4. Remove odours

woman smelling laundry

The last way to use hydrogen peroxide in your laundry is to remove foul smells from your clothing.

Although mild odours will effectively be removed in the wash, stronger ones may require a little more help to be eliminated entirely.

The best way to remove these odours is by soaking the garment in hydrogen peroxide for 15-30 minutes.

To avoid damage to the fabric, you need to dilute 120 ml of the bleaching agent in enough water to submerge your clothing item fully.

If you need to soak a whole load of smelly clothes at once, it is best to double the amount of hydrogen peroxide used (240 ml) and leave the clothing for up to an hour.

Once the time is up, you can remove the garments from the solution, place them in the washing machine, and launder them as usual.


Can You Buy Hydrogen Peroxide in the UK?

buying hydrogen peroxide in the UK

Although hydrogen peroxide is an incredibly useful product to have in your home, it is not very easy to find in the UK.

Some common cleaning products will list it as an ingredient, but it is rare that any supermarket will sell hydrogen peroxide on its own.

Your best bet for buying it in the UK is to look at online retailers, such as Amazon. These stores will have plenty of options for you to choose from, including small bottles for a one-off use or bigger ones for those who wish to buy it in bulk.

Some chemists will also stock pure hydrogen peroxide, but it will be kept behind the counter as the sale of it is highly restricted.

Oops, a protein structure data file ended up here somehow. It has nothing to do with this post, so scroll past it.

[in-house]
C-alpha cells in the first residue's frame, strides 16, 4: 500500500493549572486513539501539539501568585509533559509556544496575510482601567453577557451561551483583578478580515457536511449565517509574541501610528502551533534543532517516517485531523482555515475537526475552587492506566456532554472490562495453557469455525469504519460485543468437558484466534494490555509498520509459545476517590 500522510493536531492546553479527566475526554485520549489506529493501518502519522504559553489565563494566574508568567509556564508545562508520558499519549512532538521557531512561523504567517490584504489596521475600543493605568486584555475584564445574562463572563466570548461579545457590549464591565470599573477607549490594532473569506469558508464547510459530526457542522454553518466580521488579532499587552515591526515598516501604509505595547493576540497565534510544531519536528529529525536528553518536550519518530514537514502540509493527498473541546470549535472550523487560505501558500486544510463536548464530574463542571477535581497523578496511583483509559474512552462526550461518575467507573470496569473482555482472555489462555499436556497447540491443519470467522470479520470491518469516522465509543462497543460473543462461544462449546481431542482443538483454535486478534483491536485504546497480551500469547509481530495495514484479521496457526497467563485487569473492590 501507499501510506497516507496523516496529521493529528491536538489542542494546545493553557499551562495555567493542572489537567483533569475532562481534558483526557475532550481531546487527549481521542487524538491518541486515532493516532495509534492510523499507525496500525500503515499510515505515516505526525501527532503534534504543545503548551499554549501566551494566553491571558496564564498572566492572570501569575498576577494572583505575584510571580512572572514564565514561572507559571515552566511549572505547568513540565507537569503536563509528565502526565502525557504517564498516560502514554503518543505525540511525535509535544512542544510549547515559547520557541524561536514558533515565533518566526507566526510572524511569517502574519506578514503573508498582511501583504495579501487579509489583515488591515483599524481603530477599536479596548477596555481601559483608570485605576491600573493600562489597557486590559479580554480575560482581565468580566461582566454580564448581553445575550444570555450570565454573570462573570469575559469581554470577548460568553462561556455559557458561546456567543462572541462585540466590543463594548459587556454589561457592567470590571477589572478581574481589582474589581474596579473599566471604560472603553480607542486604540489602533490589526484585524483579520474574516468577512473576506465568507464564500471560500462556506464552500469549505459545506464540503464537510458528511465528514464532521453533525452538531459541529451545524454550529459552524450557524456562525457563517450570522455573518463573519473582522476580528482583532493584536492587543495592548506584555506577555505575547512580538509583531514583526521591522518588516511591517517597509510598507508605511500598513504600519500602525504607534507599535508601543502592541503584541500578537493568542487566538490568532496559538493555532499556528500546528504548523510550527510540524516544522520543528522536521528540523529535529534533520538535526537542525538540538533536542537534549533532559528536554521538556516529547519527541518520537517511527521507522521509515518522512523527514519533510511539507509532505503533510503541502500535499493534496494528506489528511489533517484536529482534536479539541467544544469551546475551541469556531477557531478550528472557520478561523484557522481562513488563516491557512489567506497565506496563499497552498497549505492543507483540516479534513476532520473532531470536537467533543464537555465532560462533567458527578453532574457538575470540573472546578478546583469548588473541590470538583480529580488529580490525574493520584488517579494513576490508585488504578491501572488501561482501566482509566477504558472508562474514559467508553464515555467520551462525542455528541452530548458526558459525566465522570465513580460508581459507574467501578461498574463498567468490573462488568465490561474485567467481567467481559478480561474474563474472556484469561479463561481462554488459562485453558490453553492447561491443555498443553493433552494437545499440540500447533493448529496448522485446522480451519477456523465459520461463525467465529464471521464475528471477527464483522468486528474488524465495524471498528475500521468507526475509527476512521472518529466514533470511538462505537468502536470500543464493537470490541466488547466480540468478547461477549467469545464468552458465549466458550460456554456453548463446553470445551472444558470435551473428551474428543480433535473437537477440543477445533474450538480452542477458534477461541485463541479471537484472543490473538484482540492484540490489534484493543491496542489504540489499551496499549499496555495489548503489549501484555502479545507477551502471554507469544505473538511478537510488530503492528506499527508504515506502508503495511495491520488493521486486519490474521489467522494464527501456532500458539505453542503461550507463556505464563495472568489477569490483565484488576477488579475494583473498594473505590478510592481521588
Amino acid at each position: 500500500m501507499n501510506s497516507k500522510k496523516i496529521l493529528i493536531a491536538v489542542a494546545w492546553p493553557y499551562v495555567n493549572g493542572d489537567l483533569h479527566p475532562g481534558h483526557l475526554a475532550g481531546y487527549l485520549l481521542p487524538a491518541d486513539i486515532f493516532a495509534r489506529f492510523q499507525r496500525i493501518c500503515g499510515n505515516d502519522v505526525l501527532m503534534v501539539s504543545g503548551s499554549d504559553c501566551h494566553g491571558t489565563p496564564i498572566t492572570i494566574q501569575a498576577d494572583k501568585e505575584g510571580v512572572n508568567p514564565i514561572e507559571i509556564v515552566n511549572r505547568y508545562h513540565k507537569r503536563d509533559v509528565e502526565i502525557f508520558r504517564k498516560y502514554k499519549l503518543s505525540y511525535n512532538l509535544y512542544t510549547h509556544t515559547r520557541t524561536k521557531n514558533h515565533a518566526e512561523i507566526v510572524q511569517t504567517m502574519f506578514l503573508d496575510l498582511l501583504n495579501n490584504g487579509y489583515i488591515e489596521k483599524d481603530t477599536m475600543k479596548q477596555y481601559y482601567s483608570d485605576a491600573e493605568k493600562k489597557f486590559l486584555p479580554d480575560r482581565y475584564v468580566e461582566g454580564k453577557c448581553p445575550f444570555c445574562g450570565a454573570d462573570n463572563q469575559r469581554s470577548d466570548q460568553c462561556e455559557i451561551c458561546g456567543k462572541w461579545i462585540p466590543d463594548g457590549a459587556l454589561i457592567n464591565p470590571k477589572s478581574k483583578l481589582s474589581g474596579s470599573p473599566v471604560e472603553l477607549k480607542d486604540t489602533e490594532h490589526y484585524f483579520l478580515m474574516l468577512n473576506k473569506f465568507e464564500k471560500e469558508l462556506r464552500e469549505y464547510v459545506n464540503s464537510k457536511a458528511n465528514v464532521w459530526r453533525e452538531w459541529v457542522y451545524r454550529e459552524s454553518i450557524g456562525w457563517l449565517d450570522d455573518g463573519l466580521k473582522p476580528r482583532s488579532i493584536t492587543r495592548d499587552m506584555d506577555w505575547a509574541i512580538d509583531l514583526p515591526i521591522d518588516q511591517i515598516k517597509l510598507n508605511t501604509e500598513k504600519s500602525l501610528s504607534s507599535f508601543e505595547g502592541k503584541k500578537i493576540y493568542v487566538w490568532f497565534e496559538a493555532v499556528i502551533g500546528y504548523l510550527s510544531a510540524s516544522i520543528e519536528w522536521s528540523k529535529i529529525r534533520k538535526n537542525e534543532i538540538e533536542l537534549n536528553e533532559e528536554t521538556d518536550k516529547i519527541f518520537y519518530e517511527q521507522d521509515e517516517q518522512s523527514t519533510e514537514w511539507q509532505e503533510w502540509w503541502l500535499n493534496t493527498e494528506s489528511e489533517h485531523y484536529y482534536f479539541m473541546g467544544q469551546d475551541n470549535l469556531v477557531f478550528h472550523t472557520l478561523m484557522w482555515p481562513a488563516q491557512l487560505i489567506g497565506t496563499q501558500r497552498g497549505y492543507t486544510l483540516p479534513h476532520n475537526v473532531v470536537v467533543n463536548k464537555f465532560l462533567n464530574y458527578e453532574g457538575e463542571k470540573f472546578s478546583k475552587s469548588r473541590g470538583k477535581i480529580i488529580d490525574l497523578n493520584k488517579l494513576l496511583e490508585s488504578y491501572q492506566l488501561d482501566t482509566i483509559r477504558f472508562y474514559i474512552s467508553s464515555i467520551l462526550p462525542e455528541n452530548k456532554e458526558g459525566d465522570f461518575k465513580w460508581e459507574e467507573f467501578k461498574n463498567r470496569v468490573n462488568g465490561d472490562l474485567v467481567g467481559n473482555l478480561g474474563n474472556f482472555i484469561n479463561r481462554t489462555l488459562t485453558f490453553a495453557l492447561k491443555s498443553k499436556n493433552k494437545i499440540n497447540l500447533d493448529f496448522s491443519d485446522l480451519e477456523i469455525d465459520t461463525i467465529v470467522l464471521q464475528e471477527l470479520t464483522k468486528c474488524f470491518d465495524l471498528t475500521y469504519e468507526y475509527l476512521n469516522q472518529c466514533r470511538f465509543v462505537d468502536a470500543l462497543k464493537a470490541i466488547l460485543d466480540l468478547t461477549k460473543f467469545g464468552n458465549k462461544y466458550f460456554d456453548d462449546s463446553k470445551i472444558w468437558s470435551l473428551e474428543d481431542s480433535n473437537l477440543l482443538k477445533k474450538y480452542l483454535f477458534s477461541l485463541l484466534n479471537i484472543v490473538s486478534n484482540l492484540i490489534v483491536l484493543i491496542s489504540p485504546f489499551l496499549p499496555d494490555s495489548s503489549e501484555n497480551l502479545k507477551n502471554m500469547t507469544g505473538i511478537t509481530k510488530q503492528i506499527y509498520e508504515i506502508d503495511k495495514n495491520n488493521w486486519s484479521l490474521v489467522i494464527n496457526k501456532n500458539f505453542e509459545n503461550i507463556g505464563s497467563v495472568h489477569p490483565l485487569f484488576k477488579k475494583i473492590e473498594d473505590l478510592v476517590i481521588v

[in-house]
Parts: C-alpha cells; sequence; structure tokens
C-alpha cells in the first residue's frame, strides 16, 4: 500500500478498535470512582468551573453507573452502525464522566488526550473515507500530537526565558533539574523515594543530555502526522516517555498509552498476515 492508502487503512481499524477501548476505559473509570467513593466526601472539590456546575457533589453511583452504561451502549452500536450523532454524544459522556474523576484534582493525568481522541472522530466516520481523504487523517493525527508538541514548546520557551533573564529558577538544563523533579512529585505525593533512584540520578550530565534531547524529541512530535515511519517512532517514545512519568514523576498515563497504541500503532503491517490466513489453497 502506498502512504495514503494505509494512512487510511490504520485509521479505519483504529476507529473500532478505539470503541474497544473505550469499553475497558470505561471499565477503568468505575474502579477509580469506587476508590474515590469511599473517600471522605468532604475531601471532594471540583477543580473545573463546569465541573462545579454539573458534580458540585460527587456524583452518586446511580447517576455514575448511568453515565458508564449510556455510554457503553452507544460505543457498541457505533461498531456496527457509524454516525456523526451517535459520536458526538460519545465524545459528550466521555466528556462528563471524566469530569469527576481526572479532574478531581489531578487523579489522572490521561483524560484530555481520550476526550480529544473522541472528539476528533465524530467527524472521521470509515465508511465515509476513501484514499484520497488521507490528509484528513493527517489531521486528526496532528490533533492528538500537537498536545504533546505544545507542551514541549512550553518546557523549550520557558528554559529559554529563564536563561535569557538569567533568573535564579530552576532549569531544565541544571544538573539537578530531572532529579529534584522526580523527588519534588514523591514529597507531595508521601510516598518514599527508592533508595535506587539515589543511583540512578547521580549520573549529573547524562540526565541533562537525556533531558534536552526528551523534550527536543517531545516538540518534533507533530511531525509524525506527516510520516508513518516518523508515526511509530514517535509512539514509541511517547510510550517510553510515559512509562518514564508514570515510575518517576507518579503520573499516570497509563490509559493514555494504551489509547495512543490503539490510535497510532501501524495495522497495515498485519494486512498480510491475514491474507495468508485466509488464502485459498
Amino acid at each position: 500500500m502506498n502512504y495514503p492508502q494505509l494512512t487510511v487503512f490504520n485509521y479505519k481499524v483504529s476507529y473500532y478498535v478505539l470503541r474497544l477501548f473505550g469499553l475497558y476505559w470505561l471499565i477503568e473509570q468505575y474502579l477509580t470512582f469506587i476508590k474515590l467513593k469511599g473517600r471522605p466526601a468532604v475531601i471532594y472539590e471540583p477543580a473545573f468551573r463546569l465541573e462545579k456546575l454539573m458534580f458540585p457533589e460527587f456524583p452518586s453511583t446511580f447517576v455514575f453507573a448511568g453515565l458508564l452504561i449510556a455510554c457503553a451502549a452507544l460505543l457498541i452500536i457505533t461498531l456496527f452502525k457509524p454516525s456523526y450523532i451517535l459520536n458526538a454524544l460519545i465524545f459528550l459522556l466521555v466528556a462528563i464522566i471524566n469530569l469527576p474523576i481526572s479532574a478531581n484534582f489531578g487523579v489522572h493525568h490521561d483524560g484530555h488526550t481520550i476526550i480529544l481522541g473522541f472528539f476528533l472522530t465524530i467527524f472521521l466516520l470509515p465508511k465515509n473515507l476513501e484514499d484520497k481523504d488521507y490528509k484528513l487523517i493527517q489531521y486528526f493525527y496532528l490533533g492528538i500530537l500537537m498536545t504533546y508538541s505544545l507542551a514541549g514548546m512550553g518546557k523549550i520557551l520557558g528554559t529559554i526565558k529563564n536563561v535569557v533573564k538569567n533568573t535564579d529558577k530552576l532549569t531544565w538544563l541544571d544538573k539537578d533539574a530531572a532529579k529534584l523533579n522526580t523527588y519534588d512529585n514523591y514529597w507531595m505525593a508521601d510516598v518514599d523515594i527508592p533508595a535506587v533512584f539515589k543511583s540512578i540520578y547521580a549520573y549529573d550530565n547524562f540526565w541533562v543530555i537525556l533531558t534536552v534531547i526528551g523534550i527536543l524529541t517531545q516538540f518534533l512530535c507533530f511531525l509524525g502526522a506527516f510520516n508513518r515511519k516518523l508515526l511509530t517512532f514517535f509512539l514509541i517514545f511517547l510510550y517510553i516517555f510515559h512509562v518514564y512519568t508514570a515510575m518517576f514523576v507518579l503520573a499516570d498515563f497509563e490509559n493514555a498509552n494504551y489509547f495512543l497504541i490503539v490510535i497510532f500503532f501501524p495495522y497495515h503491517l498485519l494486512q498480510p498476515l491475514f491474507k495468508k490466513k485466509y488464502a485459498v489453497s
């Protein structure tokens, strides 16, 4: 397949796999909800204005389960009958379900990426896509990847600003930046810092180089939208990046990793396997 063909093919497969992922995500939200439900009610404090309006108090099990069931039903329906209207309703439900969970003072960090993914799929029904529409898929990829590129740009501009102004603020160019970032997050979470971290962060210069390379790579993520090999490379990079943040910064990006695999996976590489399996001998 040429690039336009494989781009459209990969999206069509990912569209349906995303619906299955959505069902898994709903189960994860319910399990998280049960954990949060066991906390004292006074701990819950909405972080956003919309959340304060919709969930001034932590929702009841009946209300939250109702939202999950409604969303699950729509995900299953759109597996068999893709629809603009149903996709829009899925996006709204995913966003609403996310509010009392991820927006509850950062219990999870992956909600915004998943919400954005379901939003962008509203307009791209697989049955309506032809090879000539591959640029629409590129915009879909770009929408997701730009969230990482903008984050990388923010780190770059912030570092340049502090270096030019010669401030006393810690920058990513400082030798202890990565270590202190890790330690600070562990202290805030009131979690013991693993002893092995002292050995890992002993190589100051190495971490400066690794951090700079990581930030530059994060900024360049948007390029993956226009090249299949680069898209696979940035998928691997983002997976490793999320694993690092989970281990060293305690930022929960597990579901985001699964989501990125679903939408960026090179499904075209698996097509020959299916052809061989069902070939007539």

This means you must ask to buy it and will have to provide a valid reason for your purchase before it is handed over.


Other Uses for Hydrogen Peroxide

dishwasher, sink, toilet bowl and mirror

Hydrogen peroxide is a great addition to any laundry routine, but it can also be used in place of many other cleaning agents. Some of the best uses of this natural cleaner around the home include:

  • Cleaning the dishwasher: Spray or wipe the hydrogen peroxide on the seals, arms, traps, and utensil basket in your dishwasher to eliminate nasty odours. These areas are the most important to treat, as they often remain damp for a long time after a wash cycle.
  • Cleaning the sink: Hydrogen peroxide is perfect for cleaning sinks. Use a sponge to scrub a little bicarbonate of soda and water into the surface of your sink. Next, pour hydrogen peroxide over the sink and allow it to sit for 10 minutes before rinsing everything away.
  • Disinfecting bins & litter trays: Wash the bin or tray with warm soapy water to remove as much build-up as possible. Then spray the surface with a 1:1 solution of hydrogen peroxide and water, and leave it to dry in the sun.
  • Cleaning the toilet bowl: Pour 120 ml of hydrogen peroxide into the toilet bowl in place of your usual bleach. For the best results, leave it to sit for 20 minutes before scrubbing and flushing it away.
  • Wiping down mirrors and glass: To get streak-free mirrors, spray the glass with a solution of one part hydrogen peroxide and one part water. Then, use a paper towel or a microfibre cloth to wipe the surface clean and buff it to a shine.
  • Sanitising toothbrushes and retainers: To sanitise a toothbrush or retainer, simply soak the item in hydrogen peroxide for a few minutes. This will greatly reduce the amount of bacteria you’ll come into contact with when doing your teeth.
  • Washing makeup brushes: You can’t put your makeup brushes in the washing machine, but you can clean off excess makeup with shampoo, then soak the bristles in water and a teaspoon of hydrogen peroxide. Leave them to sit for 10 minutes before rinsing thoroughly.